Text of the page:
On 16 July the German mountaineer Robert Jasper teamed up with Stefan Eder from Austria to make the first free ascent of Yeti, the route fist climbed in 1998 by the Italians Andrea Forlini and Gianni Faggiana on the North Face of the Eiger. Jasper, who received a nomination for the Piolet d'or 2005 together with Stefan Glowacz for their new line on Patagonia's Murallion, needed 12 hours to free the 1000m route.
The lower section of the wall was climbed via "Dynamitehole" and Jasper and Eder encountered difficulties up to 7c/7c+ concentrated above all in the final 250m. Just one long, fast day was needed to solve the riddle attempte circa a year ago. Fast because, as Robert states, Yeti saps your strength with every meter climbed...
di Robert Jasper
Prima libera di Yeti, parete Nord dell'Eiger (Oberland bernese)
Yeti Part 1: Summer 2005
After an endless climbing day Roger Schäli and I stood on the summit of the Eiger. We climbed the Yeti route but we didn’t succed in freeclimbing all pitches which had been our original intention. The hardest pitches are in the last 250 meters of the all in all 1000 meter high route. They are often wet and very complicated to climb which is a bad combination because one can´t trust the holds. Every climbed meter eats up your power and time and in the end we were happy to finally reach the summit.
The Italians Andreas Gianni and Max Ghirondi did a great job 1998 when they opened this route. For an Eiger North Face Route it has quite good rock. Aditionally to the bolts its good to have some friends and nuts for protection. And frequently you have to climb with the following attitude: Don`t fall!
Yeti Part 2: Summer 2007
The incredible temperatures down in the valley drove me up the Eiger again. Time to realise my project! I worked at the bolder parts of the Yeti route for two days – in a thousand meter route it's highly important to climb efficiently in order to be able to freeclimb all piches! I wanted to freeclimb and lead all pitches in one day.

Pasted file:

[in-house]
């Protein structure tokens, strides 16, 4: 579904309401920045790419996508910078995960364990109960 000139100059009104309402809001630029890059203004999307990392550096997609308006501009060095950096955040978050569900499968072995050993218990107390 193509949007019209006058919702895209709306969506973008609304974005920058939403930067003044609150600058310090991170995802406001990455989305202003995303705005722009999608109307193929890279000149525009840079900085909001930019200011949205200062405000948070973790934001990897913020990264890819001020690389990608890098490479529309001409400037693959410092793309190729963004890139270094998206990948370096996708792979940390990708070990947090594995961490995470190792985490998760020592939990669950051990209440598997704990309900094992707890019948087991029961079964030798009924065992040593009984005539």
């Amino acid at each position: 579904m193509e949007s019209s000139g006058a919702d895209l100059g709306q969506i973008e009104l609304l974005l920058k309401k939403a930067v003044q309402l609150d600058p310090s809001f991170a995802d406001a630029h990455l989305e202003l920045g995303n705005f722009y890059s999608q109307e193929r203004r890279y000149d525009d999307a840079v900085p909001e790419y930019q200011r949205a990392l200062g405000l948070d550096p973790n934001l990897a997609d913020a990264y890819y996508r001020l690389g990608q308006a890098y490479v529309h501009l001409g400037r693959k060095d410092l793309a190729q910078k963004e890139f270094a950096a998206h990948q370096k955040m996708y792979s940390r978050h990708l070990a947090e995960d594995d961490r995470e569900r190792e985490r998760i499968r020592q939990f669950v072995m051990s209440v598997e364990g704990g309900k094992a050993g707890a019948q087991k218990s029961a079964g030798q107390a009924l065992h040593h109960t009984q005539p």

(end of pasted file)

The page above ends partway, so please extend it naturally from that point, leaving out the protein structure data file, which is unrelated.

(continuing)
16. July 2006
The weather was good, there should be no thunderstorms. Stefan Eder, my Austrian climbing partner, had just come back from an exhausting guiding tour, and was motivated to try this route with me.
At 4 o'clock in the morning we started from the Eiger glacier in the light of our headlamps. We climbed without rope up to the “Dynamitehole” over the exhausting and tricky lower part of the North Face. Then we tied in. The high temperatures in the valley made it pretty comfortable up here, one even could climb in the Shoftshell although we had to take care not to get too cold during the short breaks. It was important to keep the right rythm. I knew that the crux pitches would be wet, I had to manage despite this. I was shivering slightly before I climbed the boulder roof in the last pitch, then I pulled myself up on these slippery holds and after 12 hours of high concentration of mind and power we had managed to reach the top and my aim to free a nother Eiger North Face route.
Two hours later Stefan and I enjoyed our beer on the Kleine Scheidegg, looking back on the great and challenging climb from a safe distance and a good view of the entire face.
Yeti, Eiger North Face
Grade: 7c/7c+ (or 6c+, A1)
F.A.: Andrea Forlini and Gianni Faggiana, 1998. (start from "Dynamitehole")
F.F.A.: Robert Jasper and Stefan Eder on 16.07.2006 (in 12 hours from the base of the wall)
Grade: lower part of the face: ca.500 meters Grade 1 to 4. From Dynamitehole grading of the single pitches as follows: 2, 5+, 2, 4, 6b, 2, 7b, 6b+, 6b, 6c+, 7b+, 7c / c+, 6b+, 6c+, 6a, 6c, 7c/c+.
Equipment: 50 meter ropes, 1 set of rocks and friends
Photo: Robert Jasper on Yeti (photo arch. R. Jasper)